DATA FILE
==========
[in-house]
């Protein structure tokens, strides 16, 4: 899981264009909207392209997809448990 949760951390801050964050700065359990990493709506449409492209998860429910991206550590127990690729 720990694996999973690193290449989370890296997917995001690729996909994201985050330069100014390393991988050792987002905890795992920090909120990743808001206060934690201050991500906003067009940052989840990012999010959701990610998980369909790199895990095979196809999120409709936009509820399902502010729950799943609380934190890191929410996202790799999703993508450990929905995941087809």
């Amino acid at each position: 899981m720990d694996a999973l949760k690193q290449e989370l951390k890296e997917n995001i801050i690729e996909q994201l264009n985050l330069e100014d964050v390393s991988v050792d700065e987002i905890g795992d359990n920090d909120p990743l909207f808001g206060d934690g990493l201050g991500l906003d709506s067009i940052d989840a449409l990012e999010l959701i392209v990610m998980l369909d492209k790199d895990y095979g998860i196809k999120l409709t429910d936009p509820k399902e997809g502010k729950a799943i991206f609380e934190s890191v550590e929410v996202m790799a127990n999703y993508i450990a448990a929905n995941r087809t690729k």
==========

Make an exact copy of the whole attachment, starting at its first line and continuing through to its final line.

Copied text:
[in-house]
């Protein structure tokens, strides 16, 4: 899981264009909207392209997809448990 949760951390801050964050700065359990990493709506449409492209998860429910991206550590127990690729 720990694996999973690193290449989370890296997917995001690729996909994201985050330069100014390393991988050792987002905890795992920090909120990743808001206060934690201050991500906003067009940052989840990012999010959701990610998980369909790199895990095979196809999120409709936009509820399902502010729950799943609380934190890191929410996202790799999703993508450990929905995941087809």
């Amino acid at each position: 899981m720990d694996a999973l949760k690193q290449e989370l951390k890296e997917n995001i801050i690729e996909q994201l264009n985050l330069e100014d964050v390393s991988v050792d700065e987002i905890g795992d359990n920090d909120p990743l909207f808001g206060d934690g990493l201050g991500l906003d709506s067009i940052d989840a449409l990012e999010l959701i392209v990610m998980l369909d492209k790199d895990y095979g998860i196809k999120l409709t429910d936009p509820k399902e997809g502010k729950a799943i991206f609380e934190s890191v550590e929410v996202m790799a127990n999703y993508i450990a448990a929905n995941r087809t690729k």